- The stakes – Any given change will affect people differently depending on where they sit and how much their day-to-day work and life will change. This can be hard to predict, because what seems like a small modification might have big implications for a colleague. For example, a simplified application process and clear set of FAQs may mean that a grants manager receives fewer calls from confused grantseekers. That’s good, right? But those conversations may be his primary interaction with your partner organizations, and losing that connection may mean that he no longer has that regular opportunity to be a valuable problem-solver for these organizations –that’s not going to feel good! Understanding the stakes can help you have meaningful conversations about change, acknowledge loss, and find new ways to tap colleagues passions and skills.
- Involvement and agency – Almost no one enjoys change that is foisted upon them. Generally, if you’re more involved with planning the change and making it happen, you feel better about it. First, you know more about it and second you have agency because you’ve been driving it. This is part of the rationale for making sure that the most affected stakeholders have a seat at the table when change is contemplated. The other, bigger reason to engage stakeholders, of course, is that those closest to the work and the problem are the ones with the best knowledge of how to fix it. The mantra nothing about us without us is a good one to chant to yourself.
- Communication – When you are making change, there’s no such thing as too much communication. Talk about the need for change, talk about the vision and plan, and talk about what the changes will look like. If you don’t know exactly, talk about how you will get to more clarity. Some organizations make the mistake of not wanting to share process information that might then change. But most people would rather be up-to-date on how a change is progressing than wait for a big reveal when everything is final.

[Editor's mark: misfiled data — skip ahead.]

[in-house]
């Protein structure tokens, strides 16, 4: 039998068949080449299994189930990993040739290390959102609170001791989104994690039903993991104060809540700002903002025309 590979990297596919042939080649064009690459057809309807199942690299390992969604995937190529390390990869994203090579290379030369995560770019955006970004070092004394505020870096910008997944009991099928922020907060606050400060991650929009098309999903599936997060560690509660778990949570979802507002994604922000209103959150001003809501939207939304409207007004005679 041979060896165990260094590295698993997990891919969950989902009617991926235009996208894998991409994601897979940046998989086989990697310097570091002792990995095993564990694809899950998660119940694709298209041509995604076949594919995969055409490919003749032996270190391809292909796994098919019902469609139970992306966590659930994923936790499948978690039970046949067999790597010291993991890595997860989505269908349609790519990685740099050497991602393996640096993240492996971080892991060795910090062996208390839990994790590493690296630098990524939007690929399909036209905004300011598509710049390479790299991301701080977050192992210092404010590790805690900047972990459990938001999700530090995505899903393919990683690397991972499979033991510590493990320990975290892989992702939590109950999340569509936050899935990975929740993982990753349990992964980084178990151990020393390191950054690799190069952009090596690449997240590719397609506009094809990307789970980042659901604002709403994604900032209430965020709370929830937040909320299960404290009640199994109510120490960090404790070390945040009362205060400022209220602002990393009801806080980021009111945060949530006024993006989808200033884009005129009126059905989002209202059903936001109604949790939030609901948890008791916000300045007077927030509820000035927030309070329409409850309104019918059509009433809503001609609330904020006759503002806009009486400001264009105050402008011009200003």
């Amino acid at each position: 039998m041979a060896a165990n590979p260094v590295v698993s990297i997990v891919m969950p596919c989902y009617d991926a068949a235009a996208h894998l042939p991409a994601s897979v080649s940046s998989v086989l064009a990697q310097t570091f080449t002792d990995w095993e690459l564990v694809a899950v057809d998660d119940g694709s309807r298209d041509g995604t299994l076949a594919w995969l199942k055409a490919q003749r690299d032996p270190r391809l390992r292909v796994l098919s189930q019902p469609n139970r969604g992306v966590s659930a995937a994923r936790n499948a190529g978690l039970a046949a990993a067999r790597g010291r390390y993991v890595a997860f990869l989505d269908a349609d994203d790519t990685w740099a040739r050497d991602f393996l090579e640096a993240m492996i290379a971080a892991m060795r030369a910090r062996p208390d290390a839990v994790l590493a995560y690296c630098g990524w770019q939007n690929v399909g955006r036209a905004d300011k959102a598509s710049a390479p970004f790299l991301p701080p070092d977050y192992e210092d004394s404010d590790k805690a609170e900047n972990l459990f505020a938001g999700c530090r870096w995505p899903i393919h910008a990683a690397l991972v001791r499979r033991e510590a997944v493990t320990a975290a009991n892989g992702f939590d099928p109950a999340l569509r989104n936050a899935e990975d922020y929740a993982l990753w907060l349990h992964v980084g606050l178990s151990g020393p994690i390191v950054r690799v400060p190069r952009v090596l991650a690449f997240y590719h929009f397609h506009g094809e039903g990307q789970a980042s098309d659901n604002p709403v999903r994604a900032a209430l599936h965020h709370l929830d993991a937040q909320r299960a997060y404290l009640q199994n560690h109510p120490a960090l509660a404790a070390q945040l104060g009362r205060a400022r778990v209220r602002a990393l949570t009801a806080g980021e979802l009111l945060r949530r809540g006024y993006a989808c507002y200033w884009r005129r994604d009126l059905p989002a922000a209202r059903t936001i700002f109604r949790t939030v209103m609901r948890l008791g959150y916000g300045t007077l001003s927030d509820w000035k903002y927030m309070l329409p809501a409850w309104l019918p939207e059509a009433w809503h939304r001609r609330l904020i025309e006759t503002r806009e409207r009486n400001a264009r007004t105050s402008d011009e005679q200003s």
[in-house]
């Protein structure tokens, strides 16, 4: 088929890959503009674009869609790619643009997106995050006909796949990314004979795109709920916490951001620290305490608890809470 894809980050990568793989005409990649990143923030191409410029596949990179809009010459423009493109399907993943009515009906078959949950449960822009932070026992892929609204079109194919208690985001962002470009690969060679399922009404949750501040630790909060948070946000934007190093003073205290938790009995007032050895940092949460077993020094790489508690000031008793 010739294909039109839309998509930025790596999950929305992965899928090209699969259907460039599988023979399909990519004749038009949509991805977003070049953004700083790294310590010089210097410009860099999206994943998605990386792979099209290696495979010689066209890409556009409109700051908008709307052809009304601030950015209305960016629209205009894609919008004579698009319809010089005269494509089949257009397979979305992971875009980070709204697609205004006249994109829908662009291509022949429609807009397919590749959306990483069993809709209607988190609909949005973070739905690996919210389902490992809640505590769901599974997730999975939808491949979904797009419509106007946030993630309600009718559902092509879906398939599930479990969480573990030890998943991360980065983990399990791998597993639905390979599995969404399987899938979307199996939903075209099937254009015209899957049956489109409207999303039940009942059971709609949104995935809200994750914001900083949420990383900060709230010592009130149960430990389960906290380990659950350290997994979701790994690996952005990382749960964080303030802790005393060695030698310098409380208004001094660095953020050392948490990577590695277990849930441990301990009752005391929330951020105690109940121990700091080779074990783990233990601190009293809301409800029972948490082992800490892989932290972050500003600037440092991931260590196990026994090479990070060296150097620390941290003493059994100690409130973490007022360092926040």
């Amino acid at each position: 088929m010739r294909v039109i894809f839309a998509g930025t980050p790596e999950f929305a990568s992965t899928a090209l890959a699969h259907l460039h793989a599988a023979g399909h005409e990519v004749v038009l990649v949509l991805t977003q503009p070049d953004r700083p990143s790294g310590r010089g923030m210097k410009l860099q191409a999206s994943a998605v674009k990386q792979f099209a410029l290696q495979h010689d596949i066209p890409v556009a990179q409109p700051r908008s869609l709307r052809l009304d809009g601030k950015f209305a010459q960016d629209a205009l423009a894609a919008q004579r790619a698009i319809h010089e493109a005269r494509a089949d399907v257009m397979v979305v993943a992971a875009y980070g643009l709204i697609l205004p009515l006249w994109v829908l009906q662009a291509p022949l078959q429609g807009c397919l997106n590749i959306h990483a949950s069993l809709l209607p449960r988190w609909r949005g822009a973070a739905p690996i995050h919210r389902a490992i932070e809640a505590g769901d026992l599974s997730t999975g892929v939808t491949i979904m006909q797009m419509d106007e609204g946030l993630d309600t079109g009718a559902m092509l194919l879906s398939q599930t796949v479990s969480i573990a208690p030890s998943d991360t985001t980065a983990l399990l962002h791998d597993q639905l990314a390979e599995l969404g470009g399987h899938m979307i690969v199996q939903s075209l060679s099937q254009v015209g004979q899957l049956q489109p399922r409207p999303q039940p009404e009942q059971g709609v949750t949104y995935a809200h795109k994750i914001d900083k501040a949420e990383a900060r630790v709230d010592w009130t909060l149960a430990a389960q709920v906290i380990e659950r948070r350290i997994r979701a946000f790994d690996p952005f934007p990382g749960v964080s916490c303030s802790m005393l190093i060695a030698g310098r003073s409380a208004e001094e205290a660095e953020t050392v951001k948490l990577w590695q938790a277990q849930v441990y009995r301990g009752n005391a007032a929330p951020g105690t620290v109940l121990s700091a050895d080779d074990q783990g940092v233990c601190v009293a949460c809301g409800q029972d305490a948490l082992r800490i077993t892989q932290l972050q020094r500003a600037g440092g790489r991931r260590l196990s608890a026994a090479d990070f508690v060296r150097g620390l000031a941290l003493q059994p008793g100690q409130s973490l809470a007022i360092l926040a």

- Support – A successful change effort always requires support from at least one well-placed organizational champion who can ensure the authority to make things happen. Once the change is underway, folks will need training so that they can feel confident in their jobs. Keep in mind that people may not ask for this support, because they may feel that it reflects poorly on them to admit that they don’t know what to do. For example, if you’ve always used a budget template, but are now accepting grantees’ financial information in their own formats, staff will probably need training on how to read a variety of budgets, what types of red flags to look for, and what your organization particularly cares about in a budget.
When you embark on a streamlining effort, it makes sense to plan for resistance so that it doesn’t surprise you. Think about who to engage up front, what the likely fears and losses will be, how and when you’ll communicate, and the support and training you will offer.
Readings on Change and Resistance
So much has been written on this topic that it can be hard to know where to start. If you’d like to learn more, try these resources:
- Leading Change by John Kotter
- Managing Transitions by William Bridges and Susan Bridges
- The Change Cycle: How People Can Survive and Thrive in Organizational Change by Ann Salerno & Lillie Brock
Do you have a story about a change process that encountered resistance? Share it with us at email@example.com.